Marijuana: Use Rates vs Arrest Rates
Such profiling may also help to explain why whites and blacks use marijuana at roughly the same rates while blacks are far more frequently arrested for possession. The following two graphs have been sourced from both the National Household Drug Abuse Survey and Health, 2001 – 2010 and FBI/Uniform Crime Reporting Program Data and U.S. Census statistics:
Examining these kinds of results also helps us to understand the different views blacks and whites have of law enforcement. The following are six of the key findings of a poll taken by the Associated Press-NORC Center for Public Affairs Research:
■ Violence against civilians by police officers is an extremely or very serious problem according to nearly three-quarters of blacks and less than 20 percent of whites.
■ Many Americans, both blacks and whites, say that violence against police is also an extremely or very serious problem in the United States. And half of all Americans, regardless of race, say fear caused by the physical danger that police officers face is a major contributor to aggression against civilians.
■ An overwhelming majority of blacks say that, generally, the police are too quick to use deadly force and that they are more likely to use it against a black person. Most whites say police officers typically use deadly force only when necessary and that race is not a factor in decisions to use force.
■ Blacks and whites are sharply divided on whether police officers who injure or kill civilians are treated too leniently by prosecutors and on how much that contributes to the use of force against members of the public.
■ Half of black Americans report being treated unfairly by police because of their race, and their views of law enforcement are shaped by this experience.
■ There is widespread agreement that race relations in the United States are in a sorry state, but racial division exists on whether this contributes to police violence.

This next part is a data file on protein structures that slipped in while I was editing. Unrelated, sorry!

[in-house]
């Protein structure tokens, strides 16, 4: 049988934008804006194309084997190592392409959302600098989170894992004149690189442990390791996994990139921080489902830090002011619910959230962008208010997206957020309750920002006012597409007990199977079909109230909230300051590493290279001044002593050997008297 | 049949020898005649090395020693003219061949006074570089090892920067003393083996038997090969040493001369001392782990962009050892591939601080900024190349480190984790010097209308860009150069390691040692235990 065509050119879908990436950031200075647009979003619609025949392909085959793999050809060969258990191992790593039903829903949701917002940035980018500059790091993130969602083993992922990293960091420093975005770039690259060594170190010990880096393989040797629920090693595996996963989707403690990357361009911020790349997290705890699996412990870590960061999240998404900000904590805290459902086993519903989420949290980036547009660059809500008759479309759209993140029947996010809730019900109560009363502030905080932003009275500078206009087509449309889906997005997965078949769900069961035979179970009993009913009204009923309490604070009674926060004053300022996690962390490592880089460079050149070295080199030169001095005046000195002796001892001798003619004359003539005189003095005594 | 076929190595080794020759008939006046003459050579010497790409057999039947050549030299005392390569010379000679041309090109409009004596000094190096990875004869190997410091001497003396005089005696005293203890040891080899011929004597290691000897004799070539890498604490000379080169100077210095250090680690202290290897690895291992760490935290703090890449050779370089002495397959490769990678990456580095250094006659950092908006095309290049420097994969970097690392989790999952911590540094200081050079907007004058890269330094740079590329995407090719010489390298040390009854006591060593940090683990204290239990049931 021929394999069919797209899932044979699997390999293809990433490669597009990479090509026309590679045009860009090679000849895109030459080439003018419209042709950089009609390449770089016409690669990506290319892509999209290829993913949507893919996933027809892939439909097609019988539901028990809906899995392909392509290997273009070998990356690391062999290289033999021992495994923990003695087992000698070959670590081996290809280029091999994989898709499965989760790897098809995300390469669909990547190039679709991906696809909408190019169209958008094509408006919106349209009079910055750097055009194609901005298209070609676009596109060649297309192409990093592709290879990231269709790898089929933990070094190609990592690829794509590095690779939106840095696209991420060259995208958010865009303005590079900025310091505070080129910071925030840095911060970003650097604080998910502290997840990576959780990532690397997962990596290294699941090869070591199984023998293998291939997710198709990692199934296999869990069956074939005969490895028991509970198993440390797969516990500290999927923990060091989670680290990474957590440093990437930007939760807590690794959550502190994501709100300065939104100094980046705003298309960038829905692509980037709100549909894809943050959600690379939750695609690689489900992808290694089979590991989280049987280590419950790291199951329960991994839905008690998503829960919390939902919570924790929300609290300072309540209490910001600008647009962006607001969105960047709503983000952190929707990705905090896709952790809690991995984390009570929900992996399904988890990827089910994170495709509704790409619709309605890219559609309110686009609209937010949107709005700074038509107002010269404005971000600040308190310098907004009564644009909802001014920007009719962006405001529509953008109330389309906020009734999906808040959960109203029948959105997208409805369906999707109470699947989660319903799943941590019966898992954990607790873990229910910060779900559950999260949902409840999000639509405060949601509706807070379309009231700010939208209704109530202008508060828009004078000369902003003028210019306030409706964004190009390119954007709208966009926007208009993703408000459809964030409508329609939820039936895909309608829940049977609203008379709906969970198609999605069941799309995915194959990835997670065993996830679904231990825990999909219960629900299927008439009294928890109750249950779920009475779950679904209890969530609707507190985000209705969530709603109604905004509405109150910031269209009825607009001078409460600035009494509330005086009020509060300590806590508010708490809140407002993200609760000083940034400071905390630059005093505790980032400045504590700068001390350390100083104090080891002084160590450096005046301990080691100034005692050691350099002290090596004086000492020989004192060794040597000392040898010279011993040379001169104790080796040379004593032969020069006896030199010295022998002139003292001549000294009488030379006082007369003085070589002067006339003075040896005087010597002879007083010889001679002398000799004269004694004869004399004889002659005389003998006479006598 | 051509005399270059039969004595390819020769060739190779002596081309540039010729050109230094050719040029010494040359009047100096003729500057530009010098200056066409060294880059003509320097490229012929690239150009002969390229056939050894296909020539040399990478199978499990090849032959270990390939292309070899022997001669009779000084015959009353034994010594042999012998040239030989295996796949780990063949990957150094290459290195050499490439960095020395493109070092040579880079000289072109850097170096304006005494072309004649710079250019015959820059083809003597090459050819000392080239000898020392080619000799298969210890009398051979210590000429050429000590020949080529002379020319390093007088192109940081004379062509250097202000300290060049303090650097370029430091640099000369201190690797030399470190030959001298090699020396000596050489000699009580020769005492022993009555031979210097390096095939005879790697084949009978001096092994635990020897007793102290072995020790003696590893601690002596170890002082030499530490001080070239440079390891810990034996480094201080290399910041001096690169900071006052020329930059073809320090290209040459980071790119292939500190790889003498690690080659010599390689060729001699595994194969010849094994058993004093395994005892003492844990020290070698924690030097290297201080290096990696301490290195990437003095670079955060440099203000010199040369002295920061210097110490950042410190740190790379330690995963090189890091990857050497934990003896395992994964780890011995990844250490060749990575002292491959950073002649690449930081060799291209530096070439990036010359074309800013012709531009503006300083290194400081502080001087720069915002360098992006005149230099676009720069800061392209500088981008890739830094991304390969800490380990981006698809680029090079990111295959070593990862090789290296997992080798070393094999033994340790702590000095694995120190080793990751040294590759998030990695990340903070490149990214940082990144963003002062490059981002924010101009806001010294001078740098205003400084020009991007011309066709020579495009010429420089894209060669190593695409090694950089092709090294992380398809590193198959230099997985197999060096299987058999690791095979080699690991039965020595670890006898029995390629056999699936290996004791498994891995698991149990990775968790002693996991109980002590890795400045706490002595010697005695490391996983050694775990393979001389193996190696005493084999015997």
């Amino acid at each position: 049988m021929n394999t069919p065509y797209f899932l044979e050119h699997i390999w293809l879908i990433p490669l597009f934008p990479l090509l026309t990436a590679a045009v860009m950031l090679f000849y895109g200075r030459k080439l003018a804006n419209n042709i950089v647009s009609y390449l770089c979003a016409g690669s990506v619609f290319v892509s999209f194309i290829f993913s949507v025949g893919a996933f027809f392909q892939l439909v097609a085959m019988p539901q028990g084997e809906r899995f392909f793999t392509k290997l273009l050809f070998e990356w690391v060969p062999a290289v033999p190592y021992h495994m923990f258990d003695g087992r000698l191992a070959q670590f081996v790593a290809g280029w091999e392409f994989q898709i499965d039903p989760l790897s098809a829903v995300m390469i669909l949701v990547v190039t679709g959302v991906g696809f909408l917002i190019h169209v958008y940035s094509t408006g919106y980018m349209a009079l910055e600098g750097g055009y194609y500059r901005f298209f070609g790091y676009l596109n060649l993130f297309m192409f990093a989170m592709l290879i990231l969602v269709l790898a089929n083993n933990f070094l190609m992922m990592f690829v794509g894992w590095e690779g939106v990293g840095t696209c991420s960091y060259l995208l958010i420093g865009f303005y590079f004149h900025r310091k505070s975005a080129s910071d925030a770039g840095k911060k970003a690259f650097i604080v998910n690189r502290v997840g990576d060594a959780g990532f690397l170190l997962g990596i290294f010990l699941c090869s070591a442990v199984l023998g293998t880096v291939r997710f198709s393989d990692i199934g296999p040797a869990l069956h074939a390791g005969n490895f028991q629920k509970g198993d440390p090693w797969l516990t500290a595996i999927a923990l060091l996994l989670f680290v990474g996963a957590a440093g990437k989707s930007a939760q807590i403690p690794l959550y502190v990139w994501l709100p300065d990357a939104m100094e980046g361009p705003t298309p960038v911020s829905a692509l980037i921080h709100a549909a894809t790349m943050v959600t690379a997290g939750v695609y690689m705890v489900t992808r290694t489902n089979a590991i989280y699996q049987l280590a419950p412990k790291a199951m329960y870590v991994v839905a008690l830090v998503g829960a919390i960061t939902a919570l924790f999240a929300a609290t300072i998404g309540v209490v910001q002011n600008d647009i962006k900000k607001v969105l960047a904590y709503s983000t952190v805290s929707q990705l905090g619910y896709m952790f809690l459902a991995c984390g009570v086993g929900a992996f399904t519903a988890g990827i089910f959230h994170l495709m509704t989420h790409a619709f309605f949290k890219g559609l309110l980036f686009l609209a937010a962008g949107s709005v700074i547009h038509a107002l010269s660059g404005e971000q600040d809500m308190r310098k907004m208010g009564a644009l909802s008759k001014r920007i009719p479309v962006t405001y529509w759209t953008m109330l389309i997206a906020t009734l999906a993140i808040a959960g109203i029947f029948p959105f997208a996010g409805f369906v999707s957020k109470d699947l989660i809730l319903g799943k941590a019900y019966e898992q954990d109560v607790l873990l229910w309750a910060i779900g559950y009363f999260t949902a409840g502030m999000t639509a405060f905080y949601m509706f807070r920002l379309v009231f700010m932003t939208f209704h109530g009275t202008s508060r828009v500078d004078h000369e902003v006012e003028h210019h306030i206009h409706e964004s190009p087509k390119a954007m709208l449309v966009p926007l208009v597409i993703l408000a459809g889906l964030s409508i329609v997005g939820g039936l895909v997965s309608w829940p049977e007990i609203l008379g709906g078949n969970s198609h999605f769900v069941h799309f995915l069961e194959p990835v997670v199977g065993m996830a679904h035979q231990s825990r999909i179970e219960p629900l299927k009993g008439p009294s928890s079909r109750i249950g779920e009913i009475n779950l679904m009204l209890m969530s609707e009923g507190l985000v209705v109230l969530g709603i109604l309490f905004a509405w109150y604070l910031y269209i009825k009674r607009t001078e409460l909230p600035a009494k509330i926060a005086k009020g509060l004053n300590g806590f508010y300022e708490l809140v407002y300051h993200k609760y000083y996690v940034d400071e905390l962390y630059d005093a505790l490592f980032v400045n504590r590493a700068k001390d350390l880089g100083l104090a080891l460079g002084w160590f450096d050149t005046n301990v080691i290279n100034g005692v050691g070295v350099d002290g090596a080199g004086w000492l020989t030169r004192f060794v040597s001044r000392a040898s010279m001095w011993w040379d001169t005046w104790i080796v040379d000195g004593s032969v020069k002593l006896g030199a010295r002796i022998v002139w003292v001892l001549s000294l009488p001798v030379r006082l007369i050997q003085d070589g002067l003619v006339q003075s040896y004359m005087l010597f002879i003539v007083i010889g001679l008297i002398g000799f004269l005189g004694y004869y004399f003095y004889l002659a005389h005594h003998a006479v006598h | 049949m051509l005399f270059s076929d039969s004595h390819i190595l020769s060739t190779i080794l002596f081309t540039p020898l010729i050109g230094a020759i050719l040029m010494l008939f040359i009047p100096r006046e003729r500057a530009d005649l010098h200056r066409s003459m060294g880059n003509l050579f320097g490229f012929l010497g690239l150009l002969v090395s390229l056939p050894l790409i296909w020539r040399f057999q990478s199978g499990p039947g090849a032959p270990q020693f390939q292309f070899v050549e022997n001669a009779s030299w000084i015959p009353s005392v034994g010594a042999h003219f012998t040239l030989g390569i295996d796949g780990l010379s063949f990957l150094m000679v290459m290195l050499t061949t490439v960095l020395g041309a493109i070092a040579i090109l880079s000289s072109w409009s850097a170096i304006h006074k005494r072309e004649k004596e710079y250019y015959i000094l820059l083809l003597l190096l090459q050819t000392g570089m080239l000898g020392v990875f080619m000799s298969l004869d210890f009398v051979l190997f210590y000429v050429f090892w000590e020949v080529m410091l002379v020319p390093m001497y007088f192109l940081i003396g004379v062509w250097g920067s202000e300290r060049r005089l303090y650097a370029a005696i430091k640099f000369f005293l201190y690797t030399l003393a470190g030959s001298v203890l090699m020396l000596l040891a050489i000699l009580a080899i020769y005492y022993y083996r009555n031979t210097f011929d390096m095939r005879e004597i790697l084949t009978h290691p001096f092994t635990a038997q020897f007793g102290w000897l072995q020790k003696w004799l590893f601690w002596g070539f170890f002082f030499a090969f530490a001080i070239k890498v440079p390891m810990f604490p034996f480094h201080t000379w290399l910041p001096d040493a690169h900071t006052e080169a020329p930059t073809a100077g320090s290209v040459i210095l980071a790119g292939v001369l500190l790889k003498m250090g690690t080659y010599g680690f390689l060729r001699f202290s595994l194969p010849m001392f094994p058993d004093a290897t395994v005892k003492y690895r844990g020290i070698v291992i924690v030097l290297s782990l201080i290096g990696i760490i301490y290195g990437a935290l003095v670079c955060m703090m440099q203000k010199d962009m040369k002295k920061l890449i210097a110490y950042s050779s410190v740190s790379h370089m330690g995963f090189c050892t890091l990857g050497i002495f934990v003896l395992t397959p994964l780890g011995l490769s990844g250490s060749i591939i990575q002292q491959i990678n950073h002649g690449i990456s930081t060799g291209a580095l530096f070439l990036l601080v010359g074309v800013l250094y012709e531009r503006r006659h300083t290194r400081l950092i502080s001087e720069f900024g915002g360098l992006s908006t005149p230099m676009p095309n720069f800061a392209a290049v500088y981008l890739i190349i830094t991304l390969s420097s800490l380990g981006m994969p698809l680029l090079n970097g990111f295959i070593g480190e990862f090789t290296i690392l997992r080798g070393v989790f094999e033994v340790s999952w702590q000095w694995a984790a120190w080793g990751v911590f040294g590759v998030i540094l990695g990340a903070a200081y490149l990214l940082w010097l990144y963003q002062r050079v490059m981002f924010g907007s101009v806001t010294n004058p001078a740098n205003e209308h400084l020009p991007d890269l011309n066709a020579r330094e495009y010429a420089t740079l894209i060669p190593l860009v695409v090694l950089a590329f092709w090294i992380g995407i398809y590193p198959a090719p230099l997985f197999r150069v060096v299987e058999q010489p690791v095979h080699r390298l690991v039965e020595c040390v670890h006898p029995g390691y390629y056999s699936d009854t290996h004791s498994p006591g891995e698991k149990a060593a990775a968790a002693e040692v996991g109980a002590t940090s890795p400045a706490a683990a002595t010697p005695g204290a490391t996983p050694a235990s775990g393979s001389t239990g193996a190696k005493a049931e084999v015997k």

If you view the entire poll results, you will appreciate just how oblivious many whites are to the hardships faced by blacks in the United States, and this ignorance is possibly one of the key components in the negative reaction to white privilege that many whites express, who believe that they are living in a post-racial society, despite what the mountain of data and minority voices are saying. On the issue of police violence against blacks in the United States, President Obama said:
“The African-American community is not just making this up…It’s not something that’s just being politicized. It’s real. We as a society, particularly given our history, have to take this seriously.”
White Privilege in a Nutshell
The above mentioned stereotyping impacts directly and substantially on the opportunities denied to blacks in white societies. Consequently, they also bolster the privilege enjoyed by those who were fortunate enough to have been born with white skin in white majority countries. And here we arrive at the nexus of white privilege as a social reality. I’ll lay it out for you in point form:
- In the U.S. and other white majority countries, white people are the majority
- In-group preference is a reality
- In-group preference causes the majority to confer, consciously and/or unconsciously, benefits upon the majority whilst either consciously and/or unconsciously denying such benefits to members of out-groups (minorities).
- White people are afforded these unearned benefits because white people belong to the majority (in-group in control of the majority of society’s resources)
So relax! No one is calling you a racist. Although, I am of the opinion that if one is ignorant and arrogant enough to deny the existence of white privilege in the face of the overwhelming amount of evidence in support of it, that might make one either willfully ignorant or perhaps even in some cases racist-adjacent. I’d also like you to pay particular attention to whose precious little feelings I am having to console here.